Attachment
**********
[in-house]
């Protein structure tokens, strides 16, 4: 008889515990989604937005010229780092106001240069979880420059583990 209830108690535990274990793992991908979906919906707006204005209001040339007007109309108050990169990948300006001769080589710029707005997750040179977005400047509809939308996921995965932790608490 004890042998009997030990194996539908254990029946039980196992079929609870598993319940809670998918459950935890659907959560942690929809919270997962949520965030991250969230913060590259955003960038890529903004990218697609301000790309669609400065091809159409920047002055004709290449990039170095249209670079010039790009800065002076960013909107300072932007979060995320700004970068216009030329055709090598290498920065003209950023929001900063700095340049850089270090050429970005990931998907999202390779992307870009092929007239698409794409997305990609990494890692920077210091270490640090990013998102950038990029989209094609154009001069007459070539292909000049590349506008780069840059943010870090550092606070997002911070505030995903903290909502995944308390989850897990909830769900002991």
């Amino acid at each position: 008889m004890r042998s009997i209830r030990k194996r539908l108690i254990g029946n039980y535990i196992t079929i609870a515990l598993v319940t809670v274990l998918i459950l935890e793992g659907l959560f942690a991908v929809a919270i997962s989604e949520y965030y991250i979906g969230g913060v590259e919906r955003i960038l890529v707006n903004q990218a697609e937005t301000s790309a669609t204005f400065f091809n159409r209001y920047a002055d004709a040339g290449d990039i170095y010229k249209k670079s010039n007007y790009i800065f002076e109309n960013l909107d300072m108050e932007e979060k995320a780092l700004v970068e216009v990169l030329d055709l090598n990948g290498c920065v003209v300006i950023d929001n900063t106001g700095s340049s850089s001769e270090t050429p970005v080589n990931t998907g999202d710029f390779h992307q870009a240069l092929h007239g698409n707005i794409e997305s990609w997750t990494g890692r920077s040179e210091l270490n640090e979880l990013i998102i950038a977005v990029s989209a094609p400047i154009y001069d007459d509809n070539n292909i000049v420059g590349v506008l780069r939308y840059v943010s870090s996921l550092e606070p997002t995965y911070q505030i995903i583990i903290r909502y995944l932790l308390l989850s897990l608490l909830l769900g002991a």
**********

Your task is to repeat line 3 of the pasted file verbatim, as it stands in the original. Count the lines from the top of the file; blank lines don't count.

């Amino acid at each position: 008889m004890r042998s009997i209830r030990k194996r539908l108690i254990g029946n039980y535990i196992t079929i609870a515990l598993v319940t809670v274990l998918i459950l935890e793992g659907l959560f942690a991908v929809a919270i997962s989604e949520y965030y991250i979906g969230g913060v590259e919906r955003i960038l890529v707006n903004q990218a697609e937005t301000s790309a669609t204005f400065f091809n159409r209001y920047a002055d004709a040339g290449d990039i170095y010229k249209k670079s010039n007007y790009i800065f002076e109309n960013l909107d300072m108050e932007e979060k995320a780092l700004v970068e216009v990169l030329d055709l090598n990948g290498c920065v003209v300006i950023d929001n900063t106001g700095s340049s850089s001769e270090t050429p970005v080589n990931t998907g999202d710029f390779h992307q870009a240069l092929h007239g698409n707005i794409e997305s990609w997750t990494g890692r920077s040179e210091l270490n640090e979880l990013i998102i950038a977005v990029s989209a094609p400047i154009y001069d007459d509809n070539n292909i000049v420059g590349v506008l780069r939308y840059v943010s870090s996921l550092e606070p997002t995965y911070q505030i995903i583990i903290r909502y995944l932790l308390l989850s897990l608490l909830l769900g002991a």